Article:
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Database Analysis 47 4.2.1 Database Description Prior to 2005, the HMIRS database consisted of three tables. The CON Table provided informa- tion on the incident. the MAT Table contained the name and address of the shipper, origin and des- tination address, the hazardous material being shipped, the amount released, and any damage to the packaging. The RMK Table was used for remarks. In most cases, there is one MAT entry for every CON entry. The RMK Table limits the text field to 80 characters, a legacy from the 80-character entry on an IBM card. Thus, there are often several RMK entries for each CON entry. Beginning in 2005, the HMIRS database was significantly restructured. The new database structure is shown in Figure 4-2. Figure 4-2 shows that all of the tables are related to the IREPORT Table. This table assigns a unique report number to each carrier-reported hazmat incident. IREPORT contains information on the carrier, the incident location, and impacts in terms of fatalities, injuries, and economic dam- age. It also provides contact information so that PHMSA data entry personnel can request additional data when certain fields are left blank. The IEVENT Table performs a function similar to the old RMK Table. The big difference is that after 2005, each line defines part of the event sequence. Although most IRECORDS have only one IEVENT record, about 10% have four IEVENT records. In 2005 and 2006, there were no IREPORT entries that had more than four IEVENT records. The IACTION Table was new in 2005 and gives the carrier the opportunity to identify changes that have been made to its operations as a result of the incident. An examination of the action statements demonstrates that some carriers have prepared thorough accident investigations and probably know the contributing causes and root causes of the incident. This table provides a way of identifying improvements that have been made without providing evidence of negligence that could be used in any litigation arising as a result of the incident, which is a major concern to the accident reporter. Figure 4-2. Relationship among HMIRS tables from 2005 onward.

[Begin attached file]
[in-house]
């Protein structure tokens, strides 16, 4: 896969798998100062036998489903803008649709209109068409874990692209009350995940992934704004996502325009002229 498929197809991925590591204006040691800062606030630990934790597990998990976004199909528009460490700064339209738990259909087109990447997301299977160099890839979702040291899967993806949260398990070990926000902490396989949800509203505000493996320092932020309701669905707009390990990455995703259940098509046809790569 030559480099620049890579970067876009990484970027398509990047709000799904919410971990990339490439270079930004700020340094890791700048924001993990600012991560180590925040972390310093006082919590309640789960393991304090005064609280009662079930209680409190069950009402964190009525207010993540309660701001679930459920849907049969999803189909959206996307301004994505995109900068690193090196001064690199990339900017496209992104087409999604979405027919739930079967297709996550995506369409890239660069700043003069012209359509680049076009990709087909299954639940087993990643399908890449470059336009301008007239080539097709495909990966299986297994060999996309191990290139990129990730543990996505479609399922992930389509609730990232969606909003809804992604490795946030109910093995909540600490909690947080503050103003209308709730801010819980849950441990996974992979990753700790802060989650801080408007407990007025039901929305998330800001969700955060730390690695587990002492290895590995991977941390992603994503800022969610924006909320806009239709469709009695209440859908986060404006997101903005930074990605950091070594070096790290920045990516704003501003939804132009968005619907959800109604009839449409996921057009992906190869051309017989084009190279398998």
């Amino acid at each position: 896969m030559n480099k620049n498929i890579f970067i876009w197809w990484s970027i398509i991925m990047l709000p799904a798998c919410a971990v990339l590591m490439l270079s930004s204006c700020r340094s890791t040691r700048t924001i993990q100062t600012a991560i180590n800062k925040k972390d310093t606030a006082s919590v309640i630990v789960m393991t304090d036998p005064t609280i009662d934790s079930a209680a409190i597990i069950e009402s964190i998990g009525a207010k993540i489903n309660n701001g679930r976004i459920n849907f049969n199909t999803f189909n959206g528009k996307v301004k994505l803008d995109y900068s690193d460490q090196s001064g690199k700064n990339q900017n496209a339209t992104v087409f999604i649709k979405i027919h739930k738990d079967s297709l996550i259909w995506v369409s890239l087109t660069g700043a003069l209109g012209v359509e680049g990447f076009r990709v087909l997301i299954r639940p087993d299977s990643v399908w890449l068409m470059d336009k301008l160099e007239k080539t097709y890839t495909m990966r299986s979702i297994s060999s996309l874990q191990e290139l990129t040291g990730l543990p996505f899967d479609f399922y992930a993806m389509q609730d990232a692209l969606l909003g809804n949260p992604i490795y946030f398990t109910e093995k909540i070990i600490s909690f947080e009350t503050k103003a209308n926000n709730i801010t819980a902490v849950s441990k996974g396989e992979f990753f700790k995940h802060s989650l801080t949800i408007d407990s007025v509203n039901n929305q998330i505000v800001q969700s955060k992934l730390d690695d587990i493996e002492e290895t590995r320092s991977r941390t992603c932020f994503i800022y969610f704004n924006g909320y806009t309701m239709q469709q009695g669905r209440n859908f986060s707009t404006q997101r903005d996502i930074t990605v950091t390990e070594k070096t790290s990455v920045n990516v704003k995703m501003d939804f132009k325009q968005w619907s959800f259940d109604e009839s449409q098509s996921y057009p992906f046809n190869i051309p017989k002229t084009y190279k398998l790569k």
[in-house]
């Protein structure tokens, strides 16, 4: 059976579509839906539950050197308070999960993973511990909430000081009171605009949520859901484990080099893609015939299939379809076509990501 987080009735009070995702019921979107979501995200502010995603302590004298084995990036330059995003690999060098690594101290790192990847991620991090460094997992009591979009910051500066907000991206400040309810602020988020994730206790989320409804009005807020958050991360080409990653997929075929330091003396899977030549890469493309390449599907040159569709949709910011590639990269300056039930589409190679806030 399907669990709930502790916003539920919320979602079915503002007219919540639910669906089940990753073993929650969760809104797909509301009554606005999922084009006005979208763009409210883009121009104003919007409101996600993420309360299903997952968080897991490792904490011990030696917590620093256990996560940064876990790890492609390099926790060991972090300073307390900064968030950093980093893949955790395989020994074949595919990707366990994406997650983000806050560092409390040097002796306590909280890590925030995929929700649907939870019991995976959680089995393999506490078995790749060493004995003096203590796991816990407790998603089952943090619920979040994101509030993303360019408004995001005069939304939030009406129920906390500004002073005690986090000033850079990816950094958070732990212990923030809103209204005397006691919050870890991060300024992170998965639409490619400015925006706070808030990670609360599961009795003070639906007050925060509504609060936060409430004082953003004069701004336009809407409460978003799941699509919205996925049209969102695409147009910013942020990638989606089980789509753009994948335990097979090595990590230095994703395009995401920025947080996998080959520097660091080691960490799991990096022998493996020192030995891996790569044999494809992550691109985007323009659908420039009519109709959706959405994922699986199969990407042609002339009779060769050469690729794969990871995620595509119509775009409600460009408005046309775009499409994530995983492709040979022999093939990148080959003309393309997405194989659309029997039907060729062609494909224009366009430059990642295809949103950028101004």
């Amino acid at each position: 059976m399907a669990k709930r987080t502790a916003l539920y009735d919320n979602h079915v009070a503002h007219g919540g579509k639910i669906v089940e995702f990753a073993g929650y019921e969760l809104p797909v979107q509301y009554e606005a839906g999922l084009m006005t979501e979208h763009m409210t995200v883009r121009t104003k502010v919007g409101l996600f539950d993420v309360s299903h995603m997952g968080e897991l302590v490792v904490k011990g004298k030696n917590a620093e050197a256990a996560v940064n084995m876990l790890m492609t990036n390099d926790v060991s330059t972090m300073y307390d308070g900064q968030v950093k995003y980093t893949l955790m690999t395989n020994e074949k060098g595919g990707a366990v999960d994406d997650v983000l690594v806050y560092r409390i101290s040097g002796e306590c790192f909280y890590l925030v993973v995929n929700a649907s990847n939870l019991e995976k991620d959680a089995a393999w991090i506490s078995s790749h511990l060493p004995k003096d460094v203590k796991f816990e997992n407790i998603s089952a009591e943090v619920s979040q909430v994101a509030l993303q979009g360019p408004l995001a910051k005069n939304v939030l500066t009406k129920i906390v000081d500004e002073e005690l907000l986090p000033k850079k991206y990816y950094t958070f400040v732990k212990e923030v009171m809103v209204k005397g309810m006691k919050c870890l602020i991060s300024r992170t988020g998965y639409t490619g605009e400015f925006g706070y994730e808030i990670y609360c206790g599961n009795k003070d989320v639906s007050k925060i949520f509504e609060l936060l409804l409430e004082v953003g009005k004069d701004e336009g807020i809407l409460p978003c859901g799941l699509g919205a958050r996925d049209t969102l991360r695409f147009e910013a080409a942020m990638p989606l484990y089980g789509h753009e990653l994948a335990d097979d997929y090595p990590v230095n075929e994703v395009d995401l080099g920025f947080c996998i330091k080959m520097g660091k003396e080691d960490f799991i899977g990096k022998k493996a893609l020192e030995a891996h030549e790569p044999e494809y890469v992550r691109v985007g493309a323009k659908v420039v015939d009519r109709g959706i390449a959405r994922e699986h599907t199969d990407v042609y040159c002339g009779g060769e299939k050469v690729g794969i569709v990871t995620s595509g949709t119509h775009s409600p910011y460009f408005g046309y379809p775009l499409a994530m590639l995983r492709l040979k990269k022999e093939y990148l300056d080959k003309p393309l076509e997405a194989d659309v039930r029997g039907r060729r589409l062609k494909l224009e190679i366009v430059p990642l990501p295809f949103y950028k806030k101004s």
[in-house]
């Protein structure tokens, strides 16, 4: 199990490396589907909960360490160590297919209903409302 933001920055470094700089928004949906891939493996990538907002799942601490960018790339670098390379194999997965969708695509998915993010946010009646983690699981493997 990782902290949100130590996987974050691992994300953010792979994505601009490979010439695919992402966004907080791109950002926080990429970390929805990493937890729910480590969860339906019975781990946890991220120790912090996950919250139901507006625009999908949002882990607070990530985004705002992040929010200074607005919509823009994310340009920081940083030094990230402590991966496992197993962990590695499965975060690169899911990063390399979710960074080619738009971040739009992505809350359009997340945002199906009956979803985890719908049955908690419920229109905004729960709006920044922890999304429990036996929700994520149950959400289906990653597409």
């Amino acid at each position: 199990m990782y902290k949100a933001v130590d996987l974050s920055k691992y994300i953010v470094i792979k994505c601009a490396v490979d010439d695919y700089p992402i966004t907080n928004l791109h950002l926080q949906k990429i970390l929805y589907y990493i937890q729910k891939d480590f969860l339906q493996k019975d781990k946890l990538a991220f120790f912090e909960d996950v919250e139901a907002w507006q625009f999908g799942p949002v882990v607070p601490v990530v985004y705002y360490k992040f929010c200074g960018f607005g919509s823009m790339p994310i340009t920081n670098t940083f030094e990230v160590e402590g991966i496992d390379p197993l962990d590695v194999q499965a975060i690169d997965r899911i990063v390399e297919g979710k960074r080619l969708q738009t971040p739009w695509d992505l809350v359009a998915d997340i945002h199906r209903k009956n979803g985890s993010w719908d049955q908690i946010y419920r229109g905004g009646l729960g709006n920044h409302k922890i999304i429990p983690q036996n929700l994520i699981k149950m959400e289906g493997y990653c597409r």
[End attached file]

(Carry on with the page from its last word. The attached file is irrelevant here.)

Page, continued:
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48 Hazardous Materials Transportation Incident Data for Root Cause Analysis Table 4-10. Total number of incidents reported by phase and mode, 2005 and 2006. T_PHASE Air Truck Rail Water En Route 1,049 4,871 1,303 83 Loading 553 4,542 30 6 Unloading 595 19,487 70 24 En Route Storage 1,868 1,709 46 24 The SHIPPER Table provides a listing of the shippers with hazardous materials involved in the incident. If the shipment was not "exclusive use," there could be several SHIPPER records for each IREPORT record. Similarly, a shipper could put more than one MATERIAL in the shipment, meaning that if an incident occurs, there could be several MATERIAL records for each SHIPPER record. The restructured database provides the opportunity to identify individual packages of the same material by having multiple PACKAGE records entered for a single MAT_ID record in the MATERIAL Table. Lastly, it is possible to describe where, how, and why each of the individual packages failed in the PKGFAIL Table. If there are multiple layers to the package, those can be described in the PKGLAYER Table. Since both the PKGLAYER and PKGFAIL Tables are related to the MATERIAL Table and not to each other, it is not possible to describe how the packaging layers failed in the incident. The post-2005 structure of the HMIRS database provides the opportunity to report the per- formance of individual packages in shipments carrying multiple packages of more than one kind of hazardous material from more than one shipper. Although this level of detail is not often needed or used when reporting an incident, the structure of the database permits it. In all other databases, when there are multiple classes of hazardous materials in the shipment, their struc- ture permits only one hazmat entry. The reporter must choose which hazardous material to des- ignate, and this can become a source of disagreement when the records in two different data- bases report that the vehicle contained different classes/divisions of hazardous materials. In actuality, both types of hazardous materials were present. The structure of the HMIRS database is ideally suited for examining package behavior in both the normal shipping environment and following an accident. Table 4-10 shows the total num- ber of incidents reported in 2005 and 2006 by mode and phase, and Table 4-11 shows the total number of accidents reported by mode and phase for the same two-year period. A comparison between the columns in Table 4-10 and Table 4-11 shows that all of the inci- dents reported for water and air are related to normal transport and are not related to accidents. Even with truck and rail, approximately 10% of the en route incidents are related to accidents. The focus of HMIRS is clearly not the transport accident environment. For the normal transport Table 4-11. Total number of accidents reported by phase and mode, 2005 and 2006. T_PHASE Truck Rail En Route 558 91 Loading 1 Unloading 13 En Route Storage 1 1